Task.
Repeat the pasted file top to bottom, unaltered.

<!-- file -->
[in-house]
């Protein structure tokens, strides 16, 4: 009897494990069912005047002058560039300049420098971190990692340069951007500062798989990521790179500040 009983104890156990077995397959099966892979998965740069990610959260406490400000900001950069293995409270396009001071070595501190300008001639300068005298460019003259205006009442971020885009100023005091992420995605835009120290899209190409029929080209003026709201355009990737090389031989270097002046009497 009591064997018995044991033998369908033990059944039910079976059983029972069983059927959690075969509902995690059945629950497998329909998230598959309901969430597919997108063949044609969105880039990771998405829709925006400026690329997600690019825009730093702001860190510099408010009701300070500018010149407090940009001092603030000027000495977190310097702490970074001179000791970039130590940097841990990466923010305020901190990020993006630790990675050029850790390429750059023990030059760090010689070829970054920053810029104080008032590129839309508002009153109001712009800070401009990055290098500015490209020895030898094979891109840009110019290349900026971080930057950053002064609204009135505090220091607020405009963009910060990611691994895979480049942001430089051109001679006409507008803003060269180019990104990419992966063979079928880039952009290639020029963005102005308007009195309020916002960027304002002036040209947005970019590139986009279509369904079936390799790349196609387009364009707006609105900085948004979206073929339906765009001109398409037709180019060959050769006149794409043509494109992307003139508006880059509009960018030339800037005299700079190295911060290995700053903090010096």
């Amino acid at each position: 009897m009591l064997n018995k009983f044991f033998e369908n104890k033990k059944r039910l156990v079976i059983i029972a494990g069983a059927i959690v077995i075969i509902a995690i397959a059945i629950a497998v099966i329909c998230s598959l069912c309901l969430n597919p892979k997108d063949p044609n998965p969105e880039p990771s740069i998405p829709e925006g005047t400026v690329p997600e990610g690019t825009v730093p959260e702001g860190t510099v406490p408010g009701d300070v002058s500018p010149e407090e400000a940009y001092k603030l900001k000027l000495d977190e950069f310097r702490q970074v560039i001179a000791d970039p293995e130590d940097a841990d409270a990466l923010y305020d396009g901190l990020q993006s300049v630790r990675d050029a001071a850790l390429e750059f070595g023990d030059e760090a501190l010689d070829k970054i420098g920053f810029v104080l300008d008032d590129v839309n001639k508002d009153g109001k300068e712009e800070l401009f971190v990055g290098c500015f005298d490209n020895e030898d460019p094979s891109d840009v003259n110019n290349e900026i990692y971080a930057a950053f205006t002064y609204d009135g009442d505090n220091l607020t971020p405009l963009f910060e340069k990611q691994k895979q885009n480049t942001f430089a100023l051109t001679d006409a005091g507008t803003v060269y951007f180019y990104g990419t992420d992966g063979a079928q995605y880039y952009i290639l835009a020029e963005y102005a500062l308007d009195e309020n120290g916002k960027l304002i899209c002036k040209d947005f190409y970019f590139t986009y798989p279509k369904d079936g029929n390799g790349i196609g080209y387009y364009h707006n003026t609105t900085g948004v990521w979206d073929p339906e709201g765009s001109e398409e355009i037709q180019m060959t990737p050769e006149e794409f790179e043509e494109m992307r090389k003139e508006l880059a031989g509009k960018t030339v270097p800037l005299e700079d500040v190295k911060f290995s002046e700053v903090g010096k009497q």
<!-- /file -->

[in-house]
């Protein structure tokens, strides 16, 4: 009897494990069912005047002058560039300049420098971190990692340069951007500062798989990521790179500040 009983104890156990077995397959099966892979998965740069990610959260406490400000900001950069293995409270396009001071070595501190300008001639300068005298460019003259205006009442971020885009100023005091992420995605835009120290899209190409029929080209003026709201355009990737090389031989270097002046009497 009591064997018995044991033998369908033990059944039910079976059983029972069983059927959690075969509902995690059945629950497998329909998230598959309901969430597919997108063949044609969105880039990771998405829709925006400026690329997600690019825009730093702001860190510099408010009701300070500018010149407090940009001092603030000027000495977190310097702490970074001179000791970039130590940097841990990466923010305020901190990020993006630790990675050029850790390429750059023990030059760090010689070829970054920053810029104080008032590129839309508002009153109001712009800070401009990055290098500015490209020895030898094979891109840009110019290349900026971080930057950053002064609204009135505090220091607020405009963009910060990611691994895979480049942001430089051109001679006409507008803003060269180019990104990419992966063979079928880039952009290639020029963005102005308007009195309020916002960027304002002036040209947005970019590139986009279509369904079936390799790349196609387009364009707006609105900085948004979206073929339906765009001109398409037709180019060959050769006149794409043509494109992307003139508006880059509009960018030339800037005299700079190295911060290995700053903090010096």
């Amino acid at each position: 009897m009591l064997n018995k009983f044991f033998e369908n104890k033990k059944r039910l156990v079976i059983i029972a494990g069983a059927i959690v077995i075969i509902a995690i397959a059945i629950a497998v099966i329909c998230s598959l069912c309901l969430n597919p892979k997108d063949p044609n998965p969105e880039p990771s740069i998405p829709e925006g005047t400026v690329p997600e990610g690019t825009v730093p959260e702001g860190t510099v406490p408010g009701d300070v002058s500018p010149e407090e400000a940009y001092k603030l900001k000027l000495d977190e950069f310097r702490q970074v560039i001179a000791d970039p293995e130590d940097a841990d409270a990466l923010y305020d396009g901190l990020q993006s300049v630790r990675d050029a001071a850790l390429e750059f070595g023990d030059e760090a501190l010689d070829k970054i420098g920053f810029v104080l300008d008032d590129v839309n001639k508002d009153g109001k300068e712009e800070l401009f971190v990055g290098c500015f005298d490209n020895e030898d460019p094979s891109d840009v003259n110019n290349e900026i990692y971080a930057a950053f205006t002064y609204d009135g009442d505090n220091l607020t971020p405009l963009f910060e340069k990611q691994k895979q885009n480049t942001f430089a100023l051109t001679d006409a005091g507008t803003v060269y951007f180019y990104g990419t992420d992966g063979a079928q995605y880039y952009i290639l835009a020029e963005y102005a500062l308007d009195e309020n120290g916002k960027l304002i899209c002036k040209d947005f190409y970019f590139t986009y798989p279509k369904d079936g029929n390799g790349i196609g080209y387009y364009h707006n003026t609105t900085g948004v990521w979206d073929p339906e709201g765009s001109e398409e355009i037709q180019m060959t990737p050769e006149e794409f790179e043509e494109m992307r090389k003139e508006l880059a031989g509009k960018t030339v270097p800037l005299e700079d500040v190295k911060f290995s002046e700053v903090g010096k009497q």